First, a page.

The problem appears to be that this acknowledgement on Hamas's part is not sufficient to satisfy Israel and the Western powers,nor to persuade them to lift their campaign of economic warfare against the Palestinians. Since the Palestinians elected Hamas to lead them in the parliamentary elections in January, Israel and its western allies have imposed an economic blockade on Palestine, creating immense hardship for its people, particularly in Ghazzah, in order to try to force Hamas to abandon the positions on which it was elected and fall into line with Israel's plans for the region. Effectively, they have been trying to starve the Palestinians into submission, blackmailing them with the threat of making life intolerable unless Hamas accept Western demands or the Palestinians turn against Hamas.

Hamas for their part have refused to change their position as a matter of principle, while doing everything short of recognising Israelto try to make life easier for their people. Despite increasing hardships, the Palestinians have by and large continued to support theHamas stance.

Meanwhile, the Palestinian people continue to suffer immense hardships. John Dugard, UN special rapporteur on Palestinian human rights, said in a report published in September 28 that the standard of living in the Palestinian territories had fallen to “intolerable levels”, largely as a result of Israel's economic policies and the cutting of funds to the Palestinian Authority by the US, Canada and the Europe Union. In Ghazzah, the situation is exacerbated as a result of Israel's on-going military operations, which have killed almost 300 people since July.

In an exceptionally blunt analysis, Dugard described Israel's policies in Ghazzah as a case of turning it into a prison and throwing away the key. Three-quarters of people in Ghazzah are now dependent on food aid, he said, as a result of Israel's economic blockade, military actions and demolitions. “What Israel chooses to describe as collateral damage to the civilian population is in fact indiscriminate killing prohibited by international law,” he said.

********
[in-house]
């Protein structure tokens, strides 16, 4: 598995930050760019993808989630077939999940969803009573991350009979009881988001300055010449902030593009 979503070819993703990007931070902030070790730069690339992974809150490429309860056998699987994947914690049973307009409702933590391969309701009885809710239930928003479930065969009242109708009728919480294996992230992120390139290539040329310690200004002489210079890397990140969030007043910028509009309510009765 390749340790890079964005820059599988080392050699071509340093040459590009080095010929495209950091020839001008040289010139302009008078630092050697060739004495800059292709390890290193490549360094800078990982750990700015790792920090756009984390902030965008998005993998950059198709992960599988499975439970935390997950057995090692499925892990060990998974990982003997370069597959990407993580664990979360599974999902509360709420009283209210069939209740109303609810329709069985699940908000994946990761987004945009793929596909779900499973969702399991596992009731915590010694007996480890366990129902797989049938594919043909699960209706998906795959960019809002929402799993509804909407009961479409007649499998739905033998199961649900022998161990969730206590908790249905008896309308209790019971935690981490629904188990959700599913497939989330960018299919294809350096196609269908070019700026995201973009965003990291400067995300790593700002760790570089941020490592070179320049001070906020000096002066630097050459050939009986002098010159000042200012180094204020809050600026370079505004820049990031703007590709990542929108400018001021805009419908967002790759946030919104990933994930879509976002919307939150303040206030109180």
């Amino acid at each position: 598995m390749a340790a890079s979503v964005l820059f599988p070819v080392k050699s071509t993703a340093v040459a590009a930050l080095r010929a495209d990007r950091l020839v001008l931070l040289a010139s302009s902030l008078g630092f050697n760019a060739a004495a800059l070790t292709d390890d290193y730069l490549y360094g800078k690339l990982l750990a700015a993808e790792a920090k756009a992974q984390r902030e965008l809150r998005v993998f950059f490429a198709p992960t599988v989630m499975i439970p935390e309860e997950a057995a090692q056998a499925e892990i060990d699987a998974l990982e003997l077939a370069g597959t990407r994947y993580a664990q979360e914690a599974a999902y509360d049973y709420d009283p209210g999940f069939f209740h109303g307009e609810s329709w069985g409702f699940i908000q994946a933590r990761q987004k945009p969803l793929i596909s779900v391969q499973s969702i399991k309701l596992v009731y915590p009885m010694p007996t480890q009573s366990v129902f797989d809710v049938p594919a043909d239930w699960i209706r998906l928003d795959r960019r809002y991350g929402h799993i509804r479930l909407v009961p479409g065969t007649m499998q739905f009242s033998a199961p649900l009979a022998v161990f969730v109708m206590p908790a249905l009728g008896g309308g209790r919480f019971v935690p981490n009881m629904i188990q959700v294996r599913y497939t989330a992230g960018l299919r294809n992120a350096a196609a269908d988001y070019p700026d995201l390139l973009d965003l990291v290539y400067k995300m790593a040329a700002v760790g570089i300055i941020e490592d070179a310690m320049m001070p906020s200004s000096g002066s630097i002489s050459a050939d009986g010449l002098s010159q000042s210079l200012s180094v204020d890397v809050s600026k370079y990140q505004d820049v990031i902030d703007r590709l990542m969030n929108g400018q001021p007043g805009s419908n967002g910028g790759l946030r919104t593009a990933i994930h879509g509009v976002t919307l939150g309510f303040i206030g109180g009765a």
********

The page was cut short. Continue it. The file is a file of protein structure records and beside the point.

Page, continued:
In an exceptionally blunt analysis, Dugard described Israel's policies in Ghazzah as a case of turning it into a prison and throwing away the key. Three-quarters of people in Ghazzah are now dependent on food aid, he said, as a result of Israel's economic blockade, military actions and demolitions. “What Israel chooses to describe as collateral damage to the civilian population is in fact indiscriminate killing prohibited by international law,” he said.

Dugard, a South African lawyer, also criticised the international embargo on funding to the Palestinian Authority, saying that “Israelviolates international law as expounded by the Security Council and the International Court of Justice and goes unpunished... But the Palestinian people are punished for having democratically elected a regime unacceptable to Israel, the US and the EU.”

“In effect,” he continued, “the Palestinian people have been subjected to economic sanctions – the first time that an occupied people has been so treated.”

The suffering of the Palestinian people is likely to get worse in the near future, as the EU’s Temporary International Mechanism (TIM), by which it is supplying limited amounts of fuel, medical supplies and other allowances directly to Mahmoud Abbas’s office, bypassing the Hamas government, is due to expire shortly. The bulk of this assistance goes on healthcare; it is specifically forbidden for the PA to spend any of these funds on salaries for government employees. As the PA is the largest employer in the PA territories, this has caused immense hardship, resulting in the almost total breakdown of the Palestinian economy.

Israel and the West are hoping that this economic pressure will force Hamas to back down and concede Israel’s demands. Palestinians generally continue to support the Hamas position that it has been democratically elected. Most Muslim countries have fallen in with the West’s demands that they support the economic boycott. Although Muslims around the world want to help the Palestinians, there is relatively little they can do, particularly as the banking system is largely paralysed by US treasury rules forbidding transactions with any institutions seen as being linked with the Palestinian Authority or Hamas. Unless something changes quickly, the situation of the Palestinians is only going to get worse over the next few months.